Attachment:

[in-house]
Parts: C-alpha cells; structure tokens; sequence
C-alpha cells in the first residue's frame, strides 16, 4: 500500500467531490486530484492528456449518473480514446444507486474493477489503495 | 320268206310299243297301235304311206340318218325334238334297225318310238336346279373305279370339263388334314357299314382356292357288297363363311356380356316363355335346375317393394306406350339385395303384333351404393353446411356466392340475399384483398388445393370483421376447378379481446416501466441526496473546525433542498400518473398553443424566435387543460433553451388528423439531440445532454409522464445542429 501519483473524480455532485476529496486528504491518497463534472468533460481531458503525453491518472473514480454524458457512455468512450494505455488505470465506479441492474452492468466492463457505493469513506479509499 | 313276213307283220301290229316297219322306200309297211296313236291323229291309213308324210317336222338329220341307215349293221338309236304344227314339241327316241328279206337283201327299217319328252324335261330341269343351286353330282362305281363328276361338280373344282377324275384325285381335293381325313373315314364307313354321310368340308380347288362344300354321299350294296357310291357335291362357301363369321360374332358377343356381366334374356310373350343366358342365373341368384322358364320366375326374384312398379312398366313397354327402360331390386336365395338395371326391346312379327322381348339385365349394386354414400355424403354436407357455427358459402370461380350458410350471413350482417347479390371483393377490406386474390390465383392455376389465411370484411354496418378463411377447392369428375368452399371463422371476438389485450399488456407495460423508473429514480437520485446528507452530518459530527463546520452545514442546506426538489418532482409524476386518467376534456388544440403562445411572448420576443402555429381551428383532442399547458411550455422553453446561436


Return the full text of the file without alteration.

[in-house]
Parts: C-alpha cells; structure tokens; sequence
C-alpha cells in the first residue's frame, strides 16, 4: 500500500467531490486530484492528456449518473480514446444507486474493477489503495 | 320268206310299243297301235304311206340318218325334238334297225318310238336346279373305279370339263388334314357299314382356292357288297363363311356380356316363355335346375317393394306406350339385395303384333351404393353446411356466392340475399384483398388445393370483421376447378379481446416501466441526496473546525433542498400518473398553443424566435387543460433553451388528423439531440445532454409522464445542429 501519483473524480455532485476529496486528504491518497463534472468533460481531458503525453491518472473514480454524458457512455468512450494505455488505470465506479441492474452492468466492463457505493469513506479509499 | 313276213307283220301290229316297219322306200309297211296313236291323229291309213308324210317336222338329220341307215349293221338309236304344227314339241327316241328279206337283201327299217319328252324335261330341269343351286353330282362305281363328276361338280373344282377324275384325285381335293381325313373315314364307313354321310368340308380347288362344300354321299350294296357310291357335291362357301363369321360374332358377343356381366334374356310373350343366358342365373341368384322358364320366375326374384312398379312398366313397354327402360331390386336365395338395371326391346312379327322381348339385365349394386354414400355424403354436407357455427358459402370461380350458410350471413350482417347479390371483393377490406386474390390465383392455376389465411370484411354496418378463411377447392369428375368452399371463422371476438389485450399488456407495460423508473429514480437520485446528507452530518459530527463546520452545514442546506426538489418532482409524476386518467376534456388544440403562445411572448420576443402555429381551428383532442399547458411550455422553453446561436